Businesses are finding it increasingly necessary to move a variety of services and applications into the cloud, but many remain hesitant to fully commit, citing data protection fears or entertaining concerns about switching to new solutions soon after making major equipment and service purchases. To begin to access the benefits of cloud services such as hosted collaboration while maintaining some legacy systems, organizations should adopt a hybrid cloud solution, according to a recent McKinsey Quarterly article.
Research from McKinsey indicated that 80 percent of large North American institutions are planning or executing programs that make use of cloud environments – primarily by building private clouds – to host critical applications. Some executives surveyed said they anticipated that by moving 70 to 75 percent of their applications to the cloud, they will be able to realize savings of 30 to 40 percent over current platforms. Additionally, 63 percent of business leaders said they believed the cloud can make their entire organization more agile and responsive.
“Refusing to use cloud capabilities is not a viable option for most institutions,” researchers James Kaplan, Chris Rezek, and Kara Sprague wrote. “The combination of improved agility and a lower IT cost base is spurring large enterprises to launch concerted programs to use cloud environments.”
At the same time, many executives do not feel comfortable with the security issues surrounding moving data into the cloud or are constrained by compliance regulations. Kaplan, Rezek and Sprague recommended segmenting data and applications based on sensitivity. For applications such as ERP software or data analytics, businesses may want to use a private cloud, while public cloud offerings can be used for tools such as email, CRM and collaboration suites, for instance.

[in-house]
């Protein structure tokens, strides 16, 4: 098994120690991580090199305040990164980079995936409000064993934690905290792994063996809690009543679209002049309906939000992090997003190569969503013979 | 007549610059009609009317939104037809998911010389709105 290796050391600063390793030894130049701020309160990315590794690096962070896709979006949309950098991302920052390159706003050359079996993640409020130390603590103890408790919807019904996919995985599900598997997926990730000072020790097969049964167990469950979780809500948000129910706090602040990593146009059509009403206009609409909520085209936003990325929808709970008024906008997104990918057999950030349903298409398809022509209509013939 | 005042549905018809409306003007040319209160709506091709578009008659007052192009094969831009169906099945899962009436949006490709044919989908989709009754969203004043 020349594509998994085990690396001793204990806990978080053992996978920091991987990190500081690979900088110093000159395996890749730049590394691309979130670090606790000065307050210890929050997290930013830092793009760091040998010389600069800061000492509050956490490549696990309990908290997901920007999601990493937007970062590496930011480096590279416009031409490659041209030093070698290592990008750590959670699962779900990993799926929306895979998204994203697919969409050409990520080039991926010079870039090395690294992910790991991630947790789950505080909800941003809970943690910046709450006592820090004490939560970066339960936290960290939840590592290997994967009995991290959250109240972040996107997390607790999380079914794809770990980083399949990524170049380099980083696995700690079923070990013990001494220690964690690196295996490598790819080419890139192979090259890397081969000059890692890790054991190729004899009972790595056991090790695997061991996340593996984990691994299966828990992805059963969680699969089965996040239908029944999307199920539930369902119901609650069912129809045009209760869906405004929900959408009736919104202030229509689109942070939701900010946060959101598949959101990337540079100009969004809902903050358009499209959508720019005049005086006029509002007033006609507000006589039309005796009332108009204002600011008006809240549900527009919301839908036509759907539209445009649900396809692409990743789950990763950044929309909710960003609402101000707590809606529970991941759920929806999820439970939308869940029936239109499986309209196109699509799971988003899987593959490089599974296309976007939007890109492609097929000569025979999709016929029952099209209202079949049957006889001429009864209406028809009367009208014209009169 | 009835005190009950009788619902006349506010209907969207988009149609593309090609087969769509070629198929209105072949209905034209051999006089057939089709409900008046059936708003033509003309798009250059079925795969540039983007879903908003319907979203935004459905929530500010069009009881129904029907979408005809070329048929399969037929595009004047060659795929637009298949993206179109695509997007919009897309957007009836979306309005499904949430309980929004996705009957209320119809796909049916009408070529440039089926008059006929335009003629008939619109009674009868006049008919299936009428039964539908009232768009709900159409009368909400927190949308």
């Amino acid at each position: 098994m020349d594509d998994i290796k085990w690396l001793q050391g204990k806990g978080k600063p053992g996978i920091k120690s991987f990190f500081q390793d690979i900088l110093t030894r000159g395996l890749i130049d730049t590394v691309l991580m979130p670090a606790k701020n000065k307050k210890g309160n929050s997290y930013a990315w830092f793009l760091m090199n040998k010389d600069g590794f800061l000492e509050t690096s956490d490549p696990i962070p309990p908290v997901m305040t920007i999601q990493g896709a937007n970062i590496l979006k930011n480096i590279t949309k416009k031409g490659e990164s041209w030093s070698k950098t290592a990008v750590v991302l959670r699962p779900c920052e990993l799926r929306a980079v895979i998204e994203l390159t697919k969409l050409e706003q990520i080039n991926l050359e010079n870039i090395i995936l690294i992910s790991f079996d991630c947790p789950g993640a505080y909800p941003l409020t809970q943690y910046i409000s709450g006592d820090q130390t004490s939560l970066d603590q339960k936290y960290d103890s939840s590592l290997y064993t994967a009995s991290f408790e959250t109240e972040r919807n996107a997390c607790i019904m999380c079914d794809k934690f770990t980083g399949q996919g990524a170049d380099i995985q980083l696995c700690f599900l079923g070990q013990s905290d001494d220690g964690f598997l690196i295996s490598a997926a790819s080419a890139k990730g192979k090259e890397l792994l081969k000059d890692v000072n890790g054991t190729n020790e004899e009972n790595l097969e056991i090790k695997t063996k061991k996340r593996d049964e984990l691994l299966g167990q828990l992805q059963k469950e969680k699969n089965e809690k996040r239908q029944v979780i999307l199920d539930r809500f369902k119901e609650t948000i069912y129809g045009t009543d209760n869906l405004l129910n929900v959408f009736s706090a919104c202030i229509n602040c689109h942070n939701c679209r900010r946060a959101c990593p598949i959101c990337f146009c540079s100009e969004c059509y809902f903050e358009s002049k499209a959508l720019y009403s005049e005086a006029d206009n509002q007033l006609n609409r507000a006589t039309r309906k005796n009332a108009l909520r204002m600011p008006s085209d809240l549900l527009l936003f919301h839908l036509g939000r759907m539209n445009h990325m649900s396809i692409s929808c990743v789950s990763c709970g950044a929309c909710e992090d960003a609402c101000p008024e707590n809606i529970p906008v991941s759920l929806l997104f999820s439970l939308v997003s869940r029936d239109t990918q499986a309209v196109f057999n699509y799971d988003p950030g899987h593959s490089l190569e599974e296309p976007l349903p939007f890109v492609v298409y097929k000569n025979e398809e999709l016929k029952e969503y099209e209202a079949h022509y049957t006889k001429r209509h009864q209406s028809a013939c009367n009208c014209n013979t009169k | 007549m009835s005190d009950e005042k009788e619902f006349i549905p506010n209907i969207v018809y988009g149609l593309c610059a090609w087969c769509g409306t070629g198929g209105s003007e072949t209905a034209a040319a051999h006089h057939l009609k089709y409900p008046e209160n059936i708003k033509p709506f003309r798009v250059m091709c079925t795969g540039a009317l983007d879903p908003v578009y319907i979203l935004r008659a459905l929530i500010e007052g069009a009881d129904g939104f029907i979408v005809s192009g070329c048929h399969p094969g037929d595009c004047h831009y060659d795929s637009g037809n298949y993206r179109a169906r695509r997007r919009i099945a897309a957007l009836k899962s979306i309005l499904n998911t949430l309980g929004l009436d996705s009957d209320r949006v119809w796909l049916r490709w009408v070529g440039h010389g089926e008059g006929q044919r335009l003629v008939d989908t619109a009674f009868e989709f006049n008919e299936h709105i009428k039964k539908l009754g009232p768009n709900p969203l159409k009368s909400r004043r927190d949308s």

Leveraging the hybrid cloud for unified communications
Unified communications as a service (UCaaS) and hosted collaboration tools in the cloud provide businesses with increased agility and cooperation functions. However, whether due to availability concerns or previous hardware investments, not all organizations feel comfortable making a complete switch to the cloud. Customized, hybrid options allow for much of the same flexibility of a public hosted solution while allowing businesses to retain more oversight of their own system.
In a recent Channel Partners article, telecom executive Chris Daly explained that a hybrid UCaaS approach can be perfect for delivering the collaboration features today’s companies need while allowing them to use their traditional devices and associated functions. He highlighted several hybrid success stories, noting the value created.
“Prior to installing a hybrid solution, we couldn’t rely on the phone service,” one senior systems administrator told Daly. “We wanted a VoIP solution that was reliable and easy to administer.”
There are a variety of options for implementing UCaaS, with varying types of supporting IT infrastructures. Whether an organization is ready to use a fully hosted option or develop a more proprietary solution, it can work with a managed services provider to develop a plan. By enlisting an outside provider, businesses can create a hybrid architecture tailored to their specific needs and concerns.